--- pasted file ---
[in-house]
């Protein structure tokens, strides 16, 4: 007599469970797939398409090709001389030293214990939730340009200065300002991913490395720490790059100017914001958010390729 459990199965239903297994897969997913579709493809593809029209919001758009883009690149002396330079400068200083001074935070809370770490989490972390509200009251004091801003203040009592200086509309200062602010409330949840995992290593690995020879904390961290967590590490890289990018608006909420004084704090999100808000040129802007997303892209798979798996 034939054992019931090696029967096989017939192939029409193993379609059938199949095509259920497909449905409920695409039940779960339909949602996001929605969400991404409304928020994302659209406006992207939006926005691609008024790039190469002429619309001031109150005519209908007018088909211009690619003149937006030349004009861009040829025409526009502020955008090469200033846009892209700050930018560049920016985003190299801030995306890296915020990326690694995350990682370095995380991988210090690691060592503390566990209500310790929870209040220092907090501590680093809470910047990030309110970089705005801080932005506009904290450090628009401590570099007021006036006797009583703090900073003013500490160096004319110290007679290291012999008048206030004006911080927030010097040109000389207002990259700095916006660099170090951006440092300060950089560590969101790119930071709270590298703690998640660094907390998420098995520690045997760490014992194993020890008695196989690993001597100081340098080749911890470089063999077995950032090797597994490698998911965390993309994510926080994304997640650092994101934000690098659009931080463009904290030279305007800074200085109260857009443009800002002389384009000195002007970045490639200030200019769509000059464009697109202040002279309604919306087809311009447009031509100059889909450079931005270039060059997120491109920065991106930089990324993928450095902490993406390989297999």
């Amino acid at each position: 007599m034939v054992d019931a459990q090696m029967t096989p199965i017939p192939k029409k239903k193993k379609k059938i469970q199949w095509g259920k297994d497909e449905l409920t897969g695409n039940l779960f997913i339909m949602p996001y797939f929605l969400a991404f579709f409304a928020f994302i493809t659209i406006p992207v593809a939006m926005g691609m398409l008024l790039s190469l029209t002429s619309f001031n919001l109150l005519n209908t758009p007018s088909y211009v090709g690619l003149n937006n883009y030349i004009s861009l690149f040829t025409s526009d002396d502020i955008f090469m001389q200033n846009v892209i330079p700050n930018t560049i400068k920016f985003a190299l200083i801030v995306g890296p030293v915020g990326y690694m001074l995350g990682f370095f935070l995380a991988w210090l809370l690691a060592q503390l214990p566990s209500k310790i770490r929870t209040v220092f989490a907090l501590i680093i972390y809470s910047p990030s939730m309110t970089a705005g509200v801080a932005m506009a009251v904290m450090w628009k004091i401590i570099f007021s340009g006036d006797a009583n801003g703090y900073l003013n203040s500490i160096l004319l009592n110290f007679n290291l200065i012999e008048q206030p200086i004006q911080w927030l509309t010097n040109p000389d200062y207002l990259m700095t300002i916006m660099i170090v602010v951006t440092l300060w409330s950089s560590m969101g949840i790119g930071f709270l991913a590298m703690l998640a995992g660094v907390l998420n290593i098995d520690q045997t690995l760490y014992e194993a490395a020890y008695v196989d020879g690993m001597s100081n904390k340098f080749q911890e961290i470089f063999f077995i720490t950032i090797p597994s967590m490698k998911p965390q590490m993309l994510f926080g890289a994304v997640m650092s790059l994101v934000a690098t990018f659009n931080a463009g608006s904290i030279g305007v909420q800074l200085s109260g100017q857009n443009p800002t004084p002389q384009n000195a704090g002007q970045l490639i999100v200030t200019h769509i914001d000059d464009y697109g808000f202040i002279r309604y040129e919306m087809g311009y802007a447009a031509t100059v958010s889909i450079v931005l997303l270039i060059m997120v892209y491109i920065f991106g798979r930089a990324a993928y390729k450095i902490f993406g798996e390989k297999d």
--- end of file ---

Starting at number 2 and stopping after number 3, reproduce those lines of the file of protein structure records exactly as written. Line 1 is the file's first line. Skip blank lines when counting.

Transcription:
């Protein structure tokens, strides 16, 4: 007599469970797939398409090709001389030293214990939730340009200065300002991913490395720490790059100017914001958010390729 459990199965239903297994897969997913579709493809593809029209919001758009883009690149002396330079400068200083001074935070809370770490989490972390509200009251004091801003203040009592200086509309200062602010409330949840995992290593690995020879904390961290967590590490890289990018608006909420004084704090999100808000040129802007997303892209798979798996 034939054992019931090696029967096989017939192939029409193993379609059938199949095509259920497909449905409920695409039940779960339909949602996001929605969400991404409304928020994302659209406006992207939006926005691609008024790039190469002429619309001031109150005519209908007018088909211009690619003149937006030349004009861009040829025409526009502020955008090469200033846009892209700050930018560049920016985003190299801030995306890296915020990326690694995350990682370095995380991988210090690691060592503390566990209500310790929870209040220092907090501590680093809470910047990030309110970089705005801080932005506009904290450090628009401590570099007021006036006797009583703090900073003013500490160096004319110290007679290291012999008048206030004006911080927030010097040109000389207002990259700095916006660099170090951006440092300060950089560590969101790119930071709270590298703690998640660094907390998420098995520690045997760490014992194993020890008695196989690993001597100081340098080749911890470089063999077995950032090797597994490698998911965390993309994510926080994304997640650092994101934000690098659009931080463009904290030279305007800074200085109260857009443009800002002389384009000195002007970045490639200030200019769509000059464009697109202040002279309604919306087809311009447009031509100059889909450079931005270039060059997120491109920065991106930089990324993928450095902490993406390989297999």
């Amino acid at each position: 007599m034939v054992d019931a459990q090696m029967t096989p199965i017939p192939k029409k239903k193993k379609k059938i469970q199949w095509g259920k297994d497909e449905l409920t897969g695409n039940l779960f997913i339909m949602p996001y797939f929605l969400a991404f579709f409304a928020f994302i493809t659209i406006p992207v593809a939006m926005g691609m398409l008024l790039s190469l029209t002429s619309f001031n919001l109150l005519n209908t758009p007018s088909y211009v090709g690619l003149n937006n883009y030349i004009s861009l690149f040829t025409s526009d002396d502020i955008f090469m001389q200033n846009v892209i330079p700050n930018t560049i400068k920016f985003a190299l200083i801030v995306g890296p030293v915020g990326y690694m001074l995350g990682f370095f935070l995380a991988w210090l809370l690691a060592q503390l214990p566990s209500k310790i770490r929870t209040v220092f989490a907090l501590i680093i972390y809470s910047p990030s939730m309110t970089a705005g509200v801080a932005m506009a009251v904290m450090w628009k004091i401590i570099f007021s340009g006036d006797a009583n801003g703090y900073l003013n203040s500490i160096l004319l009592n110290f007679n290291l200065i012999e008048q206030p200086i004006q911080w927030l509309t010097n040109p000389d200062y207002l990259m700095t300002i916006m660099i170090v602010v951006t440092l300060w409330s950089s560590m969101g949840i790119g930071f709270l991913a590298m703690l998640a995992g660094v907390l998420n290593i098995d520690q045997t690995l760490y014992e194993a490395a020890y008695v196989d020879g690993m001597s100081n904390k340098f080749q911890e961290i470089f063999f077995i720490t950032i090797p597994s967590m490698k998911p965390q590490m993309l994510f926080g890289a994304v997640m650092s790059l994101v934000a690098t990018f659009n931080a463009g608006s904290i030279g305007v909420q800074l200085s109260g100017q857009n443009p800002t004084p002389q384009n000195a704090g002007q970045l490639i999100v200030t200019h769509i914001d000059d464009y697109g808000f202040i002279r309604y040129e919306m087809g311009y802007a447009a031509t100059v958010s889909i450079v931005l997303l270039i060059m997120v892209y491109i920065f991106g798979r930089a990324a993928y390729k450095i902490f993406g798996e390989k297999d």